Industry 4.0 is introducing connectivity to previously isolated networks. It means that Operational Technology (OT) networks are now connected to the resource planning system.
As a result, this exposes the OT network to cyber attacks that will shut down OT operations. In fact, according to our latest Global Threat Intelligence Report (GTIR), the last few years have illustrated how cyber attacks can have a profound impact on critical infrastructure.
When a security breach occurs, the affected organizations normally suffer significant downtime. Recently, for example, a global manufacturer in North America suffered one week of downtime which was caused by a security breach through remote access. We estimated the event costed the company one quarter of its financial target.
Sadly, the nature of this story is echoed repeatedly, and it is very common to hear of security breaches caused by malicious remote access. This includes remote access from trusted third party contractors or even internal users. Securing remote access is usually difficult because of static password or shared credentials.
We are also seeing malware infections from IT into the OT network. The digital transformation of the OT network will continue to connect OT into IT. And we expect the IT-to-OT infection to get worse.
There are also challenges around security remediation. Companies are finding it very restricted when installing patches. The main reason is usually around a patch not being certified for the SCADA System which leaves organizations with two choices – accept the risk of a possible breach, or spend millions to upgrade to a newer SCADA system.
As a trusted advisor to organizations securing their OT networks, we recommend security teams ask themselves these five questions when embarking on the Industry 4.0 journey:
1. What is the current OT network security posture? (The CURRENT situation)
This question focuses on understanding the current situation. This is a foundation question because it will give you an understanding of the current challenges, how secure do you need to be, and how to get there.
Security posture typically inventories all OT assets, including listing:
- Physical characteristics (make, model, function)
- Security characteristics (vulnerability, risks)
- Network communication (remote access, internet connection, Purdue network modeling)
2. What is the cost if the OT system unexpectedly shut down for 12 hours? (The IMPACT)
This question focuses on implication and helps to identify a common goal between IT and OT teams.
This question can also help to identify relevant stakeholders and financial funding.
It is helpful to keep in mind that securing for Industry 4.0 is about making sure processes and systems are highly available, and that the data collected is accurate. Therefore, the cybersecurity strategy should focus on making sure the process continues to operate flawlessly.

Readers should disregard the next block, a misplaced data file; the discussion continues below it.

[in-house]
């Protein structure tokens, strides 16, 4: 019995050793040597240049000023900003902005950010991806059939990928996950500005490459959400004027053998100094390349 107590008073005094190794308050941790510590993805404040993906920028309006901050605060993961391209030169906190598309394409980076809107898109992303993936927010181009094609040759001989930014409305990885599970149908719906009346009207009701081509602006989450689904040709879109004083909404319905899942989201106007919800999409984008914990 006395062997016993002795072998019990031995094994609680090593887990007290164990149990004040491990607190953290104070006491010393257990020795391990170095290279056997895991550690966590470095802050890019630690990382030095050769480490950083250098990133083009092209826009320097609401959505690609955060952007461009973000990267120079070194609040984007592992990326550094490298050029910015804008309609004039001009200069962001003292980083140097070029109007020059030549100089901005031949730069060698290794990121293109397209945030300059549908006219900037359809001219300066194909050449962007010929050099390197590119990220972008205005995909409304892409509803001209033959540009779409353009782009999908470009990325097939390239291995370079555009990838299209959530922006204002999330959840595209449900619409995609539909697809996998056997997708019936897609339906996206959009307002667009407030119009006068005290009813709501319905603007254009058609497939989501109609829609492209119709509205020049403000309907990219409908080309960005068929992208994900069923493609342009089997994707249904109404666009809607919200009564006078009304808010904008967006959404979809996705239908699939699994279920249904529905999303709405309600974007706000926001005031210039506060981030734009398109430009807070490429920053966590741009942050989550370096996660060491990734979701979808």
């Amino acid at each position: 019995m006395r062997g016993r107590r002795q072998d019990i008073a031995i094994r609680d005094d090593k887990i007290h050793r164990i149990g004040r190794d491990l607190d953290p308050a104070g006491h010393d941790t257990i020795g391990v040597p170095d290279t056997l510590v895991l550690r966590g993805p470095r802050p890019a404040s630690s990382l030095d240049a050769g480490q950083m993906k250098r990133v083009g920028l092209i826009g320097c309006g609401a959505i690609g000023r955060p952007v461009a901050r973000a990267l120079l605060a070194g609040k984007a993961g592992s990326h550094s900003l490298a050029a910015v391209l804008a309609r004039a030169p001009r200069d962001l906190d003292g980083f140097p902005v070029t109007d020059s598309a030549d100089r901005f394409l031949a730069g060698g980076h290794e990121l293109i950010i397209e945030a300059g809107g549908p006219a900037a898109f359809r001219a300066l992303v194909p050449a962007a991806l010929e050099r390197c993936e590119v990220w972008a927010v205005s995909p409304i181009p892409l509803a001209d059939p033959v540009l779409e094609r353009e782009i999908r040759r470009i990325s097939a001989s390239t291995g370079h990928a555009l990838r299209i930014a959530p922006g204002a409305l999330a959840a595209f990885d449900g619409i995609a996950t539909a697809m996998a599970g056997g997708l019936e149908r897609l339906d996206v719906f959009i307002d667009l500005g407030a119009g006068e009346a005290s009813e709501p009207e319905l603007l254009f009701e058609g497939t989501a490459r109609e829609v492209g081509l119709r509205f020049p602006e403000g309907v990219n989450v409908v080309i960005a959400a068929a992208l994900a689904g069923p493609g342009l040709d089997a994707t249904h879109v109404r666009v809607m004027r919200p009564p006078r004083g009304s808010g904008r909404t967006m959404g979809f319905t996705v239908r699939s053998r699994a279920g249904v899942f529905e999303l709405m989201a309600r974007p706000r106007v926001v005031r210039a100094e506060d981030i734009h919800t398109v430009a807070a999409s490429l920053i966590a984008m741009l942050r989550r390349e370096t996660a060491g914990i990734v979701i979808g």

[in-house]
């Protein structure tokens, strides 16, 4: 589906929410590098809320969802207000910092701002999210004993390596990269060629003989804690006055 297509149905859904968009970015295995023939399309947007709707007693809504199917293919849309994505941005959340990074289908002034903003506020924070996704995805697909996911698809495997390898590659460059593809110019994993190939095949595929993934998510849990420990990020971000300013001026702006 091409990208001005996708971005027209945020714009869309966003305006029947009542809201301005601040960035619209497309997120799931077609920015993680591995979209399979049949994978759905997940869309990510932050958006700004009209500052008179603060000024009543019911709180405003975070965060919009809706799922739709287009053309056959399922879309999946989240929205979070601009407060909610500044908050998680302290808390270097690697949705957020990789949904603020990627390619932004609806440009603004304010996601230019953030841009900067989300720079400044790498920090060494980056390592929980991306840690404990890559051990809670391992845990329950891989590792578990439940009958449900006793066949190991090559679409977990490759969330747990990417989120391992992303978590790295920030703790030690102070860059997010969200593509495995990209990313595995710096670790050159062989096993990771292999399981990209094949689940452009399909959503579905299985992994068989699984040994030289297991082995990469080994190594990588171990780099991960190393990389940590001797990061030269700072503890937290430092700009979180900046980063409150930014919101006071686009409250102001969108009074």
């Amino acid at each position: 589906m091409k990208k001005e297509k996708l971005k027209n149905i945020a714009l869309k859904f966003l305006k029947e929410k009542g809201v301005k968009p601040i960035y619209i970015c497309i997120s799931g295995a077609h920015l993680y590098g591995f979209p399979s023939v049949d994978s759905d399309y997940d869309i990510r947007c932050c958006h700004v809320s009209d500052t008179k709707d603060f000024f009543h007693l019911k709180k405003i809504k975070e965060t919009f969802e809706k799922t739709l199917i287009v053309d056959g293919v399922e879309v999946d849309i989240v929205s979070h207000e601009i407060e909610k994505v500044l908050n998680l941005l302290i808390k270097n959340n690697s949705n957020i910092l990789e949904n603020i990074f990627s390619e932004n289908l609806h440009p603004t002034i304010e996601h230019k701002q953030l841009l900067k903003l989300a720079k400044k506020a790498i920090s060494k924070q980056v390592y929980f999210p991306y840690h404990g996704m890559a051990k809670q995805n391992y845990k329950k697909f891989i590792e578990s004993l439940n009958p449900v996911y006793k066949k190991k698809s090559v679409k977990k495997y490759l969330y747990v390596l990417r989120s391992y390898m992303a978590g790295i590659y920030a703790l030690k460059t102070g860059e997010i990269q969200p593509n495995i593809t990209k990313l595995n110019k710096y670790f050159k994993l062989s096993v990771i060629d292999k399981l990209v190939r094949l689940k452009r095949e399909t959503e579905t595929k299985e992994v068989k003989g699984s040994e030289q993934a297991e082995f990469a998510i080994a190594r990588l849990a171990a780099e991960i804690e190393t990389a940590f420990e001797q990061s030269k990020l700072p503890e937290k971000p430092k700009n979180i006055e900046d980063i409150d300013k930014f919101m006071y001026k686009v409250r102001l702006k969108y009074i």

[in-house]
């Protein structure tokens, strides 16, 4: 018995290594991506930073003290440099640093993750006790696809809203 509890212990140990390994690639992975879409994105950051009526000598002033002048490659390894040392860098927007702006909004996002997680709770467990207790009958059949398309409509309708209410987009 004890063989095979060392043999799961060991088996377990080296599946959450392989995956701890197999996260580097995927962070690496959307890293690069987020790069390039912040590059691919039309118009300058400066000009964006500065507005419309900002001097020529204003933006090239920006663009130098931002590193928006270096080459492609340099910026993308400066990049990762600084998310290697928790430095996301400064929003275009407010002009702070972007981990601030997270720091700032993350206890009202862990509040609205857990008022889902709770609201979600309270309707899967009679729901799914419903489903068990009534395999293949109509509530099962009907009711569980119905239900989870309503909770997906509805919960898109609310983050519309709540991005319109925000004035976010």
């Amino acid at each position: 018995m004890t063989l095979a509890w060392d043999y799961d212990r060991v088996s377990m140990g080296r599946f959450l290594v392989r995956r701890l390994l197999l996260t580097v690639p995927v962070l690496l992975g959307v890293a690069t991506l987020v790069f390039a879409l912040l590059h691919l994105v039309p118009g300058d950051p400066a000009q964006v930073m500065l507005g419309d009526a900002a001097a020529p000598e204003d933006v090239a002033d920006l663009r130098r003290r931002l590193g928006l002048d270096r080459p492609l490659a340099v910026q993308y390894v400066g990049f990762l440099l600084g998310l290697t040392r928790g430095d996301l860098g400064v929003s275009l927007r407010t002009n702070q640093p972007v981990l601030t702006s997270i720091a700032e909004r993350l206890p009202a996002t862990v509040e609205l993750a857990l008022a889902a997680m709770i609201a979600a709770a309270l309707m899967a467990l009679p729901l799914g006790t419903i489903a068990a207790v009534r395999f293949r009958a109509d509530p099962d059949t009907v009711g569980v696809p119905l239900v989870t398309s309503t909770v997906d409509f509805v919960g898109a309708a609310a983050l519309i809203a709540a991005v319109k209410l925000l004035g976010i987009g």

3. How early will you know if the OT network is compromised? (The DETECT strategy)
This question focuses on detecting and preventing OT network from been compromised.
Today, almost all OT systems do not have any form of cybersecurity threat detection. The only way a cybersecurity breach is known is when a system stops.
New development in OT cybersecurity allows threats to be detected in all stages of a cybersecurity attack. For example:
- Predict a possible attack using threat intelligence
- Analyze risk exposure based on information from routers, remote access, and firewall
- Detect an attacker gathering information for a future attack
- Hunt for the silent attacker that is already in your network, but not doing any harm
4. What can be done to stop a cybersecurity attack? (The PROTECT strategy)
This question focuses on increasing resiliency of your OT network during a cyber attack.
Despite all the connectivity between IT and OT, risks for OT can still be contained. For example:
- Macro-segmentation between IT and OT. This will help to reduce infection from IT into OT.
- Secure remote access. Verification, authentication, and real-time activity monitoring for remote access.
- Micro-segmentation for critical processes. This will keep critical processes running during an active attack in the OT network.
- In an optimum security operation, the DETECT strategy should be aligned to this PROTECT strategy. This will allow effective blocking/protection after a threat has been found.
How are you planning to manage your cybersecurity investment on an ongoing basis? (The OPERATIONAL strategy)
This question focuses on operationalizing and keeping your cybersecurity investment running.
A lot of organizations focus on planning and procuring technology to detect and protect. Equally important is to make sure there is a process that continues to:
- Keep the technology tuned and updated. This is especially important for detection technology.
- Integrate and update protection technology to quickly block and isolate threats.
One of the biggest changes we expect is that IT cybersecurity teams will manage cybersecurity for OT networks (in addition to managing IT networks). This is exactly when IT and OT convergence for cybersecurity. Due to this convergence, organizations will also need a working IT/OT risk management plan to actively identify and close risks.